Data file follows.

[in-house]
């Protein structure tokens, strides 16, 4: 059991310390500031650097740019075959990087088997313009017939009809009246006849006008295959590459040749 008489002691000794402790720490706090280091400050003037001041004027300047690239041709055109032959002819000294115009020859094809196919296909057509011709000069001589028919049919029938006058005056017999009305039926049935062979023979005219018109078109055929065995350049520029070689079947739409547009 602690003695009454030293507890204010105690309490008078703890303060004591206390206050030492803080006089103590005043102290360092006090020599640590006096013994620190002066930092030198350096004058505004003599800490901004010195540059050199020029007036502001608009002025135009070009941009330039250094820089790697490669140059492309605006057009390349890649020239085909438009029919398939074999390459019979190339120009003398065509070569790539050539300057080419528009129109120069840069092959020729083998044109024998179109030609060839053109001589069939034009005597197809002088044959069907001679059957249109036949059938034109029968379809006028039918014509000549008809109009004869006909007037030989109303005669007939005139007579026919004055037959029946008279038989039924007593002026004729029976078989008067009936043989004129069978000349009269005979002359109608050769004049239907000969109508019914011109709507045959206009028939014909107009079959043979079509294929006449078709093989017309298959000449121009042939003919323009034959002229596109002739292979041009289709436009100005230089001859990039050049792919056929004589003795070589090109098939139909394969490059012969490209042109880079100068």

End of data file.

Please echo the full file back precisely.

[in-house]
């Protein structure tokens, strides 16, 4: 059991310390500031650097740019075959990087088997313009017939009809009246006849006008295959590459040749 008489002691000794402790720490706090280091400050003037001041004027300047690239041709055109032959002819000294115009020859094809196919296909057509011709000069001589028919049919029938006058005056017999009305039926049935062979023979005219018109078109055929065995350049520029070689079947739409547009 602690003695009454030293507890204010105690309490008078703890303060004591206390206050030492803080006089103590005043102290360092006090020599640590006096013994620190002066930092030198350096004058505004003599800490901004010195540059050199020029007036502001608009002025135009070009941009330039250094820089790697490669140059492309605006057009390349890649020239085909438009029919398939074999390459019979190339120009003398065509070569790539050539300057080419528009129109120069840069092959020729083998044109024998179109030609060839053109001589069939034009005597197809002088044959069907001679059957249109036949059938034109029968379809006028039918014509000549008809109009004869006909007037030989109303005669007939005139007579026919004055037959029946008279038989039924007593002026004729029976078989008067009936043989004129069978000349009269005979002359109608050769004049239907000969109508019914011109709507045959206009028939014909107009079959043979079509294929006449078709093989017309298959000449121009042939003919323009034959002229596109002739292979041009289709436009100005230089001859990039050049792919056929004589003795070589090109098939139909394969490059012969490209042109880079100068």